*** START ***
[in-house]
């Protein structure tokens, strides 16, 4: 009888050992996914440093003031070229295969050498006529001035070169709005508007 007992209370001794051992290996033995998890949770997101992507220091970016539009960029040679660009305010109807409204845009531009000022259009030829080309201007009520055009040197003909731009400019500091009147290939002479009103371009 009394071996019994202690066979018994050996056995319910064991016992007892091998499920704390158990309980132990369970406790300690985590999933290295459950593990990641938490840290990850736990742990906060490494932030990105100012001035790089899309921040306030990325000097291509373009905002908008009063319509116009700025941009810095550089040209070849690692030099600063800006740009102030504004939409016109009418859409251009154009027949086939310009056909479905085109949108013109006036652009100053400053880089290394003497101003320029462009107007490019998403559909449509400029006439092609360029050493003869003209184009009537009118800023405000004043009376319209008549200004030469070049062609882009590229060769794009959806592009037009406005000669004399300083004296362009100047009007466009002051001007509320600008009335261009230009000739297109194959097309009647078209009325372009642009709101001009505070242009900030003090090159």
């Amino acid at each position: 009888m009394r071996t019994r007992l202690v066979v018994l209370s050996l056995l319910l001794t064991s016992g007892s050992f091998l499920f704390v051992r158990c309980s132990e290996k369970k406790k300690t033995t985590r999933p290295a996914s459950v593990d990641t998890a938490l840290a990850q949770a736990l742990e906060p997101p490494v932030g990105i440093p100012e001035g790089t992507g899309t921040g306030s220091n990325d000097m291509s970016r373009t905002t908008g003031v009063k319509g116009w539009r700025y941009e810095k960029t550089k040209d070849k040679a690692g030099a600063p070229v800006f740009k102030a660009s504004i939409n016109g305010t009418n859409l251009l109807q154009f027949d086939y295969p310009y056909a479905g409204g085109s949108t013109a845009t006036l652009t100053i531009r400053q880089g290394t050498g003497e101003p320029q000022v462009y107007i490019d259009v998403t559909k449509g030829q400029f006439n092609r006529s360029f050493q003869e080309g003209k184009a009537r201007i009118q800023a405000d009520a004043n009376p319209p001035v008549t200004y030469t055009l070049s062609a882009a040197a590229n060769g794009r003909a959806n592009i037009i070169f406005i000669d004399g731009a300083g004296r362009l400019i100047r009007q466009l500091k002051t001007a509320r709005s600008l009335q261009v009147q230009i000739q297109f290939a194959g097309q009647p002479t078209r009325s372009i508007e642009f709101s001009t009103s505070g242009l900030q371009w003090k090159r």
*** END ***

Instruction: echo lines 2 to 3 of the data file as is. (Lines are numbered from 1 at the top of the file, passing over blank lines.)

């Protein structure tokens, strides 16, 4: 009888050992996914440093003031070229295969050498006529001035070169709005508007 007992209370001794051992290996033995998890949770997101992507220091970016539009960029040679660009305010109807409204845009531009000022259009030829080309201007009520055009040197003909731009400019500091009147290939002479009103371009 009394071996019994202690066979018994050996056995319910064991016992007892091998499920704390158990309980132990369970406790300690985590999933290295459950593990990641938490840290990850736990742990906060490494932030990105100012001035790089899309921040306030990325000097291509373009905002908008009063319509116009700025941009810095550089040209070849690692030099600063800006740009102030504004939409016109009418859409251009154009027949086939310009056909479905085109949108013109006036652009100053400053880089290394003497101003320029462009107007490019998403559909449509400029006439092609360029050493003869003209184009009537009118800023405000004043009376319209008549200004030469070049062609882009590229060769794009959806592009037009406005000669004399300083004296362009100047009007466009002051001007509320600008009335261009230009000739297109194959097309009647078209009325372009642009709101001009505070242009900030003090090159």
């Amino acid at each position: 009888m009394r071996t019994r007992l202690v066979v018994l209370s050996l056995l319910l001794t064991s016992g007892s050992f091998l499920f704390v051992r158990c309980s132990e290996k369970k406790k300690t033995t985590r999933p290295a996914s459950v593990d990641t998890a938490l840290a990850q949770a736990l742990e906060p997101p490494v932030g990105i440093p100012e001035g790089t992507g899309t921040g306030s220091n990325d000097m291509s970016r373009t905002t908008g003031v009063k319509g116009w539009r700025y941009e810095k960029t550089k040209d070849k040679a690692g030099a600063p070229v800006f740009k102030a660009s504004i939409n016109g305010t009418n859409l251009l109807q154009f027949d086939y295969p310009y056909a479905g409204g085109s949108t013109a845009t006036l652009t100053i531009r400053q880089g290394t050498g003497e101003p320029q000022v462009y107007i490019d259009v998403t559909k449509g030829q400029f006439n092609r006529s360029f050493q003869e080309g003209k184009a009537r201007i009118q800023a405000d009520a004043n009376p319209p001035v008549t200004y030469t055009l070049s062609a882009a040197a590229n060769g794009r003909a959806n592009i037009i070169f406005i000669d004399g731009a300083g004296r362009l400019i100047r009007q466009l500091k002051t001007a509320r709005s600008l009335q261009v009147q230009i000739q297109f290939a194959g097309q009647p002479t078209r009325s372009i508007e642009f709101s001009t009103s505070g242009l900030q371009w003090k090159r």